3.3 Dust and Air Quality Forecasting and Monitoring in the Eastern Caribbean

Monday, 11 January 2016: 4:30 PM
Room 243 ( New Orleans Ernest N. Morial Convention Center)
Ashford Reyes, Caribbean Institute for Meteorology and Hydrology, St. James, Barbados; and A. Sealy, R. Chewitt, and D. Farrell

Air quality has become a major issue in the Caribbean because of urban development, increased vehicle emissions and growing industrialisation. Additionally, significant amounts of dust travel across the northern tropical Atlantic to the Caribbean every year from the Sahara region. These dust concentrations in the Caribbean often exceed United States Environmental Protection Agency (EPA) standards for particulate matter of 2.5 microns or less (PM 2.5) which could have serious implications for human health in the region. However, the majority of territories in the Caribbean do not have routine air quality monitoring programmes and several do not have or enforce air quality standards for PM2.5 and PM10. As a result, the Caribbean Institute for Meteorology and Hydrology (CIMH) has taken the initiative to provide dust and air quality forecasts for the Eastern Caribbean using the advanced WRF-Chem modeling system.

The applications of the WRF-Chem modelling system at CIMH that are currently being focused on are the coupled weather prediction/dispersion model to simulate the release and transport of constituents, especially Saharan dust transport and concentration; and as a coupled weather/dispersion/air quality model with full interaction of chemical species with prediction of particulate matter (PM2.5 and PM10). This will include future applications in the prediction of ozone (O3) and ultraviolet (UV) radiation as well as examining dust radiative forcing and effects on atmospheric precipitation and dynamics. Currently plans are underway to implement other dust forecasting systems as CIMH moves towards becoming the Pan-American Sand and Dust Early Warning Centre. Preliminary results from this study will be presented and compared to other dust forecast models currently used in other regions.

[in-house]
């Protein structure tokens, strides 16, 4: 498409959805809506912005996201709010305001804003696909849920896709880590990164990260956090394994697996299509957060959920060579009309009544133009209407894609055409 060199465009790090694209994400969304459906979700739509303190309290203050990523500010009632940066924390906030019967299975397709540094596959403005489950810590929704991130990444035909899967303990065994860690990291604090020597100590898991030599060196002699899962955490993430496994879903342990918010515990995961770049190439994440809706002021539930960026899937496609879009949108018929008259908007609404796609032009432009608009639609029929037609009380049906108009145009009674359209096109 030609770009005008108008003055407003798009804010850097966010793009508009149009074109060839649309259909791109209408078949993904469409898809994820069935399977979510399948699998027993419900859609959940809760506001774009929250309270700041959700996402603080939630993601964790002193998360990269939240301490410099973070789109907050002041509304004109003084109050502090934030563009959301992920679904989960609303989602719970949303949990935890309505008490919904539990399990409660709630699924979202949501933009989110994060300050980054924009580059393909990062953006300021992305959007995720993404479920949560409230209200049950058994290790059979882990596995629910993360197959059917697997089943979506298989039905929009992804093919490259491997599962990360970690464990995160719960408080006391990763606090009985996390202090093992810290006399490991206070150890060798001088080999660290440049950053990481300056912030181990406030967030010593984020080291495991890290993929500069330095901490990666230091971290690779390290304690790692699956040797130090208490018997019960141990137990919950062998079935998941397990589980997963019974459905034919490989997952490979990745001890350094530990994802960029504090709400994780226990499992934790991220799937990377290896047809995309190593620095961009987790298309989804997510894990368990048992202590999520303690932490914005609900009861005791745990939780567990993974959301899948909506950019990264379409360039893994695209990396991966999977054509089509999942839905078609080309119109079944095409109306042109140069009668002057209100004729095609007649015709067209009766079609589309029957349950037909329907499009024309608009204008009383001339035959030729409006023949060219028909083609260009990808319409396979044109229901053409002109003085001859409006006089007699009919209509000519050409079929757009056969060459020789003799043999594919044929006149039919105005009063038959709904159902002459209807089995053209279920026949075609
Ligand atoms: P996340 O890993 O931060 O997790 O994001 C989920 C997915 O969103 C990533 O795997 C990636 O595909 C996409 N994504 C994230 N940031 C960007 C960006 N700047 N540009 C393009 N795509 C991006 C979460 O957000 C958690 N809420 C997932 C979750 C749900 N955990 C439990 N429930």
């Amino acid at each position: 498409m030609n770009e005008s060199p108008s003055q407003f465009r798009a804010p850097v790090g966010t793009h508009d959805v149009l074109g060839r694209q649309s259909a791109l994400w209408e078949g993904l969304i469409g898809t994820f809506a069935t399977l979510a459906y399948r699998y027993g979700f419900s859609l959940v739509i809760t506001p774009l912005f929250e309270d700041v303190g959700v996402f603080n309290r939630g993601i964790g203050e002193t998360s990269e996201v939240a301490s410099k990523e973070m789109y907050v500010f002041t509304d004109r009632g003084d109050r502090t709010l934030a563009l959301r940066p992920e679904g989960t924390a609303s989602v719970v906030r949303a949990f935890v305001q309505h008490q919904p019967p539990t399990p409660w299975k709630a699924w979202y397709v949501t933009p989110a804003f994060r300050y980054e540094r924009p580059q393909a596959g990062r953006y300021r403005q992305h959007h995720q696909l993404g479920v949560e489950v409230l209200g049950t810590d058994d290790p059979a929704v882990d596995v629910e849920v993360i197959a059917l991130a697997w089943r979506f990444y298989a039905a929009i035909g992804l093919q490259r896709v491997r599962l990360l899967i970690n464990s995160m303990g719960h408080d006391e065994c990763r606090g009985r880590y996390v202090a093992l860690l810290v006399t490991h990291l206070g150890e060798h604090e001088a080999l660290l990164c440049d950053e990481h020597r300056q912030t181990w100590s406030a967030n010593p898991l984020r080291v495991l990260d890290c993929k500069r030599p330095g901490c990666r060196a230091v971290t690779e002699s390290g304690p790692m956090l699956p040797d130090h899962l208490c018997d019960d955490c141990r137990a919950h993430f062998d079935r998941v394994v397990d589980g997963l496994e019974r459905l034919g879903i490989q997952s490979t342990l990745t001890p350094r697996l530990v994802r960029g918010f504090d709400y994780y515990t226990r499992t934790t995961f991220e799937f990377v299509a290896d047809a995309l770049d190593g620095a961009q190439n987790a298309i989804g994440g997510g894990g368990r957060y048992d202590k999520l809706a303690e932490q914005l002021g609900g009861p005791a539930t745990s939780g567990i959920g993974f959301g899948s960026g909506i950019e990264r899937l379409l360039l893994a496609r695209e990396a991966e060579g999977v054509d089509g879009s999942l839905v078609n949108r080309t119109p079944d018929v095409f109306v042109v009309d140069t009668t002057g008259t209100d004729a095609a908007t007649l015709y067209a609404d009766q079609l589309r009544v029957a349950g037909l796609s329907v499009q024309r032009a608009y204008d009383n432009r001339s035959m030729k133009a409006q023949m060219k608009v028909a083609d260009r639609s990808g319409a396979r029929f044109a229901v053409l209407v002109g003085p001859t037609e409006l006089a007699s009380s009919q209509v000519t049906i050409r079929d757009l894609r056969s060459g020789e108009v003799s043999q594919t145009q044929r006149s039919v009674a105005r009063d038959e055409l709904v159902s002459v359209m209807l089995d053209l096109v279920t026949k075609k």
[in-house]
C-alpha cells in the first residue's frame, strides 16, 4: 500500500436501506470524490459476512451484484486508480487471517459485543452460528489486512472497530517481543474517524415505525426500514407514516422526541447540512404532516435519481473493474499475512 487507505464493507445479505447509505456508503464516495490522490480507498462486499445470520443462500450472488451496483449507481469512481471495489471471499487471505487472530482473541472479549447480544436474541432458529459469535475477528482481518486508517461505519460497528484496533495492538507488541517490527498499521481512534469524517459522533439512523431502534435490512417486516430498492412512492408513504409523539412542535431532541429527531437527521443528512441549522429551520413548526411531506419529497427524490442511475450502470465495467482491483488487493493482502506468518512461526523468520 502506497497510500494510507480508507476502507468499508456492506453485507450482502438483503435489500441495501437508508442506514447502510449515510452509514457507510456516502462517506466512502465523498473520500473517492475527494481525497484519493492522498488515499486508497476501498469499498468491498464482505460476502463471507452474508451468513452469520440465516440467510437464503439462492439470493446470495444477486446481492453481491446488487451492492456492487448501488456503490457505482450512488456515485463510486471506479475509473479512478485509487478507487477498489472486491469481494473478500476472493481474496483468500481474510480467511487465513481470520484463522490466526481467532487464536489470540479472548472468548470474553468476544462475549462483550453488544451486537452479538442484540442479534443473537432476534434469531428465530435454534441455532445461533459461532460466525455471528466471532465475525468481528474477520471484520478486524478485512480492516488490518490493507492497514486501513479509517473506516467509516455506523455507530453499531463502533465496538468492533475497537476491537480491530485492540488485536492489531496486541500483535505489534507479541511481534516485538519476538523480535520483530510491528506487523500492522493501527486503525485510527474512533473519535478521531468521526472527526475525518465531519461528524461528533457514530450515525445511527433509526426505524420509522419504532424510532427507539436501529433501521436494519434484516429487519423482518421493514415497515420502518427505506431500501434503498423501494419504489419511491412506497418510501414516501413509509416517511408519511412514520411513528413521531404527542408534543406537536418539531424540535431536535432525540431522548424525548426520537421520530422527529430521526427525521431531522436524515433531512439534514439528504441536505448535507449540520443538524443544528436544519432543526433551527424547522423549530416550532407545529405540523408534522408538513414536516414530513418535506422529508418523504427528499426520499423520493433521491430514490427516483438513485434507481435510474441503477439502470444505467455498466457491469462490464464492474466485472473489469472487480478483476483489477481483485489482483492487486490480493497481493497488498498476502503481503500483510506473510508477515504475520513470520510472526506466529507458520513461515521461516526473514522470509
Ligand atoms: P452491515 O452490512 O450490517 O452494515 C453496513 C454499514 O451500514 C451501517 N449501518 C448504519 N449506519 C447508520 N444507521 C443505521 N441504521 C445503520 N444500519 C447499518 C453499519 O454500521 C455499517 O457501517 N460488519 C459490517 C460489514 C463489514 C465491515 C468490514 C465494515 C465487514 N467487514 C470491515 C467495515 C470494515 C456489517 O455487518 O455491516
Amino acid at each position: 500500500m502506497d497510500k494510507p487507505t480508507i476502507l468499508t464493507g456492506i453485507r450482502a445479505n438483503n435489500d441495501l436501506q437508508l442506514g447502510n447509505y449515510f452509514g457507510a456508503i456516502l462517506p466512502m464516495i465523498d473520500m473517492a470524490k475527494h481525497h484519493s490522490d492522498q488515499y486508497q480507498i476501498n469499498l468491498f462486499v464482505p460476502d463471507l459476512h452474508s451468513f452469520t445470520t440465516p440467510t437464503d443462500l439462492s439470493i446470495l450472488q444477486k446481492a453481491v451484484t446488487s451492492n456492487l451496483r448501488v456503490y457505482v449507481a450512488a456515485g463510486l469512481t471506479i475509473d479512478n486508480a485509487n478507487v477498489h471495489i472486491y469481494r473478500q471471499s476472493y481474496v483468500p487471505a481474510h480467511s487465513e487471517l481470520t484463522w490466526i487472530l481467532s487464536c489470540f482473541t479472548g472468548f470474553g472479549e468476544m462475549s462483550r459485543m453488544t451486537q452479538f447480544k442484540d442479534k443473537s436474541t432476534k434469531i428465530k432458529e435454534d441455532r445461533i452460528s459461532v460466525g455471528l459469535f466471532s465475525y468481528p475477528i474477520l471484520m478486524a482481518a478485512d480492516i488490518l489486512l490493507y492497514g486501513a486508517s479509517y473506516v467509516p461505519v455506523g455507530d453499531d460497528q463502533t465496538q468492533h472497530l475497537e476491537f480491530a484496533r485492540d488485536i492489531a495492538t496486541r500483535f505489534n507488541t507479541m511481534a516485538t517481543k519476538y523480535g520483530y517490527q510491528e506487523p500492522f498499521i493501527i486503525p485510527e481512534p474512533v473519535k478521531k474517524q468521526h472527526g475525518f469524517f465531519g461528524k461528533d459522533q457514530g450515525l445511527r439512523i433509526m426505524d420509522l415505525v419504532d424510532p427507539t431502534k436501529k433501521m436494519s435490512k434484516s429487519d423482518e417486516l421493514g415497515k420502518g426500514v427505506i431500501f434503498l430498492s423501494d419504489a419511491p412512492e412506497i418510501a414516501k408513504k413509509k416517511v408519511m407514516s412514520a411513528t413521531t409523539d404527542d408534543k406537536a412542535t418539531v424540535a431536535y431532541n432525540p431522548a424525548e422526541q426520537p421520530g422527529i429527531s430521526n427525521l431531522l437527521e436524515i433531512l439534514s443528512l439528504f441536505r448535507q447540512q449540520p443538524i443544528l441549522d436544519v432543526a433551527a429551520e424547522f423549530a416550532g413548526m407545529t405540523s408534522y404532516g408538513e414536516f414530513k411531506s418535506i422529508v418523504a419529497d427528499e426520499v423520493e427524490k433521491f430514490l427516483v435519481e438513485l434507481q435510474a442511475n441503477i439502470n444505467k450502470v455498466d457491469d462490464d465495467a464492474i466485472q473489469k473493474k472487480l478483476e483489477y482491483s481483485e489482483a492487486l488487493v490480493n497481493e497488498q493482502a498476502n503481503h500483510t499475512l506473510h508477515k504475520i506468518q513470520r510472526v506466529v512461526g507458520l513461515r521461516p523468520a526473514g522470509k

CIMH also houses a high volume aerosol sampler to assess the mass concentration and chemical composition of the Total Suspended Particulates (TSP) and will erect another sampler in the capital city of Bridgetown. This work also complements in situ measurements at Ragged Point, Barbados (oldest dust record since 1965), Martinique, Guadeloupe, French Guiana and Puerto Rico. The goal of this study is to develop a health warning system for the developing countries of the Eastern Caribbean in order to mitigate against adverse health effects by persons most vulnerable.

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